Terrorists threaten Radio Free Europe

Radio Free Europe/Radio Liberty after September 11, 2001

When Radio Free Europe/Radio Liberty - headquartered in central Prague - began its Radio Free Iraq service in 1998, the risk of a terrorist attack against it increased significantly. Since the terrorist attacks of September 11, 2001, in the United States, the Czech police and military have been guarding the radio station's building, and have installed concrete barricades and armoured personnel carriers in front of it. Recently, the Czech Foreign Ministry expelled five Iraqi diplomats, partly because it had reason to suspect that the Iraqi secret service was planning a terrorist attack against the Radio Free Europe/Radio Liberty building. Martin Hrobsky spoke to Sonia Winter, the spokesperson at Radio Free Europe/Radio Liberty's headquarters in Prague, and began by asking her how serious the terrorist threats against it are:

"The gravity of the threat hasn't changed much for several years now. It was first expressed by the Iraqi government in 1998 when we began broadcasting to Iraq. Then from time to time, I guess depending on external circumstances, the situation gets a little more tense or less tense."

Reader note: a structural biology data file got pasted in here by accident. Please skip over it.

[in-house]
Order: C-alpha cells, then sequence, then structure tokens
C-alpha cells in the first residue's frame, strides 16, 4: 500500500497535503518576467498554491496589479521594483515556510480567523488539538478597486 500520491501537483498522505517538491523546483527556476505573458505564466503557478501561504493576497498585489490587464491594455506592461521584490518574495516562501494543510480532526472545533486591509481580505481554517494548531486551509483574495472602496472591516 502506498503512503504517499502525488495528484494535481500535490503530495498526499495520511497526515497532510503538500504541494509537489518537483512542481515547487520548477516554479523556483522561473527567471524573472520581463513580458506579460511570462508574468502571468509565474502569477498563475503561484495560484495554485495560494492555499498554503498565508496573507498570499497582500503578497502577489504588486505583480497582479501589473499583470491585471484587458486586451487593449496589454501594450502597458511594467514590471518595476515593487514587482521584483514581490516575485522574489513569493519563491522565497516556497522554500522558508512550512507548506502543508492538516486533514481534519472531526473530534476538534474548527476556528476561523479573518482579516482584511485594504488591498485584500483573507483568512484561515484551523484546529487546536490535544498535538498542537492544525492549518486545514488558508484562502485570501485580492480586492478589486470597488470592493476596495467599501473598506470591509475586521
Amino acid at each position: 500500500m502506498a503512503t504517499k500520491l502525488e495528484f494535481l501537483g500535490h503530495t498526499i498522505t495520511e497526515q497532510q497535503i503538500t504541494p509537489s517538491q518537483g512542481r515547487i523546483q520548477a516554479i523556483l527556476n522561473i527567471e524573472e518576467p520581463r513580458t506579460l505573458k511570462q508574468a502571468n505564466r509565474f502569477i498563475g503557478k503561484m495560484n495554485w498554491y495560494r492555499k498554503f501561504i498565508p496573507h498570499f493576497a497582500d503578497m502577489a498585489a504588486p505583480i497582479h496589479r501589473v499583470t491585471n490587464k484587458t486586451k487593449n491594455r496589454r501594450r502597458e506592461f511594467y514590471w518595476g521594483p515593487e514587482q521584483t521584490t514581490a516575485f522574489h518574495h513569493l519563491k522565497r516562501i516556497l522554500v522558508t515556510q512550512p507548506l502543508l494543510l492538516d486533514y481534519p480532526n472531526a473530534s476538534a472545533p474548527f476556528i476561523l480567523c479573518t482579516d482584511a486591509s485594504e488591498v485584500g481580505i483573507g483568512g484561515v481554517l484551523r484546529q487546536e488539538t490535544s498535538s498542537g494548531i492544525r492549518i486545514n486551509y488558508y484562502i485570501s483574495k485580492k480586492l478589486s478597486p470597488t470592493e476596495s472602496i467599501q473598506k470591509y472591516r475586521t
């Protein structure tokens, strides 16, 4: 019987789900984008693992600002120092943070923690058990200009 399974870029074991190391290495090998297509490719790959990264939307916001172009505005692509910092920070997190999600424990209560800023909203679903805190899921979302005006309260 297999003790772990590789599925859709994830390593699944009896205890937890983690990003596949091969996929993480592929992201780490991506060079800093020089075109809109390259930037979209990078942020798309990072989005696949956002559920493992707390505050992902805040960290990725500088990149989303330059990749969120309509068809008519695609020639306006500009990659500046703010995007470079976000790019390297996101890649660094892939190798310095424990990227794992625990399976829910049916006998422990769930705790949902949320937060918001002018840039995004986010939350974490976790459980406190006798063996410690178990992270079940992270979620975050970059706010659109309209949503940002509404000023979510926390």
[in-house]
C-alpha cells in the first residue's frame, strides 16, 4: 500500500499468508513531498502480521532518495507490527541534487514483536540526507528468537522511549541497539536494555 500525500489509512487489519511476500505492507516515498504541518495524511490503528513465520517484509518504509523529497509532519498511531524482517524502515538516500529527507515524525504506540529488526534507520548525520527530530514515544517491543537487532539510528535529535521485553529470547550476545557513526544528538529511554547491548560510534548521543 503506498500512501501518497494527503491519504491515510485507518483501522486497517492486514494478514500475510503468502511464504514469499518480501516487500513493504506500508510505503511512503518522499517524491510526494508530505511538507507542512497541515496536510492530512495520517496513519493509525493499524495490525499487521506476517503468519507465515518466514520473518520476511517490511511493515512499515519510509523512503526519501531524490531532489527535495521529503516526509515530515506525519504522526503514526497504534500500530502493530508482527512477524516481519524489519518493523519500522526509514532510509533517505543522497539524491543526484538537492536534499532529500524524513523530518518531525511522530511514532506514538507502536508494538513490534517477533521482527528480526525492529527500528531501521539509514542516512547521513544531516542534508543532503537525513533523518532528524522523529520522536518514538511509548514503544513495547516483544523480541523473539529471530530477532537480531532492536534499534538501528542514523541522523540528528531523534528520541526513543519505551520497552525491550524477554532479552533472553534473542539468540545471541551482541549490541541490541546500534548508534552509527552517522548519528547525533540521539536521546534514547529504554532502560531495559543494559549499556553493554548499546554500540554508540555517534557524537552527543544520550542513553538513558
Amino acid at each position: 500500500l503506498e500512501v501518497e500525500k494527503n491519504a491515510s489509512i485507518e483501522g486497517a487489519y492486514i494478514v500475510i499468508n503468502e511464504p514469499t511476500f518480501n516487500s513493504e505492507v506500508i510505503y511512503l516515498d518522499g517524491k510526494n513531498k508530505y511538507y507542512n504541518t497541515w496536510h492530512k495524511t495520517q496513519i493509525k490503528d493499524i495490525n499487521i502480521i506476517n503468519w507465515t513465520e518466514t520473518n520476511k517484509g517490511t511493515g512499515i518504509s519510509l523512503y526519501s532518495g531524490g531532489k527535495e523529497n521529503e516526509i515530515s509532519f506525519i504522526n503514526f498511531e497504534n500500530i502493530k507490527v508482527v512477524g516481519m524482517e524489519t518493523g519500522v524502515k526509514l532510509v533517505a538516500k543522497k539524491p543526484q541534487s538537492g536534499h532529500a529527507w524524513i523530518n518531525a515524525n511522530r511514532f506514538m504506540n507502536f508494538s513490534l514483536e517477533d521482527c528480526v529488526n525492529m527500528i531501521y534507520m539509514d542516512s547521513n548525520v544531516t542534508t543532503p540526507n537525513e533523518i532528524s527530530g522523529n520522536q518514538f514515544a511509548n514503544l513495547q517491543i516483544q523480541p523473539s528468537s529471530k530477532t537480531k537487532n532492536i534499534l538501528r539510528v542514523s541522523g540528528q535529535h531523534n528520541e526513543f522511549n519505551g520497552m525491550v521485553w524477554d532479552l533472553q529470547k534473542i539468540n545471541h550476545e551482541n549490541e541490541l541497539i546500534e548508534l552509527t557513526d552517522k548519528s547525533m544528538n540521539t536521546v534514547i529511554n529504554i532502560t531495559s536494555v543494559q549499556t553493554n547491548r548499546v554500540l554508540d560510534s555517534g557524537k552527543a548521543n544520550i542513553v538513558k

Has the threat increased since the start of the war in Iraq?

"We are in a higher state of vigilance because the US State Department has issued a warning for all American organisations and facilities abroad to be on alert for a terrorist attack, so I would say it has increased as it has increased for all American institutions."

Since the threat exists, do you think Radio Free Europe will change its location? There have been talks between the Czech and American governments - has any progress been made on this front?

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"There have been discussions on this for at least a year, I would say. We are in regular contact with the Czech government, we are looking for sites and it's a process which is going to take some time. Both sides realise how difficult it is to find a facility that accommodates a radio station that broadcasts in thirty four languages to twenty five countries for more than one thousand hours a week, just from the technical standpoint. But we are looking for a site, we have a list of possibilities, we are in regular discussion with the Czech government about this, and the search continues."

And you would say there is a desire for this on the part of the American government as well?

"President Bush expressed support for the idea of relocation when he was here last fall attending the NATO summit."